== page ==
Few works are available on CA levels in crustaceans in different stress situations, including hypoxia. Thus, the results reported in this work should be analyzed mainly based on works on the effect of CA on a series of variables related to hypoxia response, as well as to the correlations between CA levels and variable metabolic levels in this work.
It seems that in this work, despite showing an increase of dopamine in the eyestalk at 30 min of exposure, no increase in circulating glucose levels was observed mediated by crustacean hyperglycemic hormone activation, as it has been proposed by several authors (Sarojini et al., 1995; Zou et al., 2003) and whose effect has been shown in Orconectes limosus and Carcinus maenas (Luschen et al., 1993), in Penaeus monodon (Kuo et al., 1995) and Macrobrachium rosenbergii (Kuo & Yang, 1999). Particularly in the case of Penaeus monodon, Chang et al. (2007) observed an increase in lactate and glucose concentrations in hemolymph 2 h after administering dopamine to the organism. Nonetheless, a significant correlation (r = 0.88, P < 0.05) was observed between dopamine and glucose levels in hemolymph after 10 min suggesting that the organisms that responded with certain dopamine increase also did it with certain glucose movement although none of the two variables were significantly different with respect to control. Another interesting correlation was between lactate and epinephrine, norepinephrine, and dopamine levels in hemolymph (r = 0.91, P < 0.05) but up to 120 min. Such relationship could have been due to the role of lactate as a signal for catecholaminergic activation as it has been observed for epinephrine in the crab Carcinus maenas (De Wacheter et al., 1997).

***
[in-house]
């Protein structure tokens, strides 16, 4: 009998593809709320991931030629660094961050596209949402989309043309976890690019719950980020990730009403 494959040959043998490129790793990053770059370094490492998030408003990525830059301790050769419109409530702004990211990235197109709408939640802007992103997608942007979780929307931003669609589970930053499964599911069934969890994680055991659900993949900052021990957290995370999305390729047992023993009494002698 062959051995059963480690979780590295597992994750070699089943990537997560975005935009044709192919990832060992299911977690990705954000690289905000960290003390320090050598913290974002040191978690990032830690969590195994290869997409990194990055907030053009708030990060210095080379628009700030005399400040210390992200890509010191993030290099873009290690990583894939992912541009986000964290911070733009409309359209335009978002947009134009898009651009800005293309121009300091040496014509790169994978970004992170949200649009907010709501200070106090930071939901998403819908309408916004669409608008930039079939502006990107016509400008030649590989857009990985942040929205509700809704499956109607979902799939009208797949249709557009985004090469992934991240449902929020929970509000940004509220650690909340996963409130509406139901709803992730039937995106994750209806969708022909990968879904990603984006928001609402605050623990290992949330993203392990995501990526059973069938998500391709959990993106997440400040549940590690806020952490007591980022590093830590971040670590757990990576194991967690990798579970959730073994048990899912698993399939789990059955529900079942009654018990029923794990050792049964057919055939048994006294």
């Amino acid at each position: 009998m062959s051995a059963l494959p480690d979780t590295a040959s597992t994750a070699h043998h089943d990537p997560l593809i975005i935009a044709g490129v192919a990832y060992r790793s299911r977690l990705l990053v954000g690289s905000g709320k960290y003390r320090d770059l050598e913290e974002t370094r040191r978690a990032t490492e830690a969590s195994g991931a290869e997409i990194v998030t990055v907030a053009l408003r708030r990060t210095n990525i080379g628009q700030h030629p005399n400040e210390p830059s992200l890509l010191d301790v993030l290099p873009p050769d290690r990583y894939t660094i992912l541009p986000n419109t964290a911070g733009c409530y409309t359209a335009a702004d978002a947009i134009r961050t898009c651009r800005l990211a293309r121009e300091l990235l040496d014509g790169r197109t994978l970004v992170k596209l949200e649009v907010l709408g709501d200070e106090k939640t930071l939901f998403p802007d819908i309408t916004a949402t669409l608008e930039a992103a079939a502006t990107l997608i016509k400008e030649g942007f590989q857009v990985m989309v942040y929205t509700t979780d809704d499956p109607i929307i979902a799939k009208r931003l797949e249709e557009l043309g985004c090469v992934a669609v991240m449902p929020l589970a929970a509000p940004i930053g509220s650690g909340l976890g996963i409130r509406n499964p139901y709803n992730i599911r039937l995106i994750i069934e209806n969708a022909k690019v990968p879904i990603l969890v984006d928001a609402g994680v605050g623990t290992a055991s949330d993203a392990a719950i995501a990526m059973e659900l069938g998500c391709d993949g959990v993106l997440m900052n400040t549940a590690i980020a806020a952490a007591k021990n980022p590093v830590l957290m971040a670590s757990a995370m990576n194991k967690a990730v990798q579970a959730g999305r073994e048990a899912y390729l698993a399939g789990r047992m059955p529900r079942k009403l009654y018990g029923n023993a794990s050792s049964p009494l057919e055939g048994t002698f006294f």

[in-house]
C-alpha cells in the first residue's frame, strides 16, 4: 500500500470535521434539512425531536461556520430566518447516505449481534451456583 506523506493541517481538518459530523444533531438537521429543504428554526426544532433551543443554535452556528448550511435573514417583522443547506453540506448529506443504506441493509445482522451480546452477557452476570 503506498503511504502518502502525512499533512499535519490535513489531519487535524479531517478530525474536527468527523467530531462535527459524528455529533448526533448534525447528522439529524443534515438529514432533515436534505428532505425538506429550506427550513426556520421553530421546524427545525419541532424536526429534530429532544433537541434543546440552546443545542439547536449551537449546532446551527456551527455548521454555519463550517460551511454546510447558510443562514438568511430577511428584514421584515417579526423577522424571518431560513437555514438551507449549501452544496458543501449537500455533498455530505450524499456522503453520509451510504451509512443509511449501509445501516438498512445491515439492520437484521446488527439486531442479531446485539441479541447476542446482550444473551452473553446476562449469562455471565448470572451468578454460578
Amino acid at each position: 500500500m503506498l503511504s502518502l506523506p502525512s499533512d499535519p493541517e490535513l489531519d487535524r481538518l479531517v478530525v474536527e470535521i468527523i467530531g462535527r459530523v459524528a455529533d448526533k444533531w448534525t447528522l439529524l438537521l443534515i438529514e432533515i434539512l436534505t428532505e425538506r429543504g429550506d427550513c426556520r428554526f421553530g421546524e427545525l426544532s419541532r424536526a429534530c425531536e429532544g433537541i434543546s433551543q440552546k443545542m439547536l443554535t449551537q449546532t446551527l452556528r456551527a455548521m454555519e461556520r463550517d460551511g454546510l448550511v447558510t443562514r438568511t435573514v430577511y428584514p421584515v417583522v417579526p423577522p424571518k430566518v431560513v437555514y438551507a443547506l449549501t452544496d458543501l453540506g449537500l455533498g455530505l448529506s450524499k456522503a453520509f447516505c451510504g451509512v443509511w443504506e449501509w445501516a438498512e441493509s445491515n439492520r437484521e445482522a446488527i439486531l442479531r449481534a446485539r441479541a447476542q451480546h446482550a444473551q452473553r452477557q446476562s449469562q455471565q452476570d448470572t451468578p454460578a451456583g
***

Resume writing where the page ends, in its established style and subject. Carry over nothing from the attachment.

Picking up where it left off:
In the case of the eyestalk, it should be pointed out that the three CA presented an initial increase, although not significant for norepinephrine, followed by different oscillating patterns depending on the particular CA.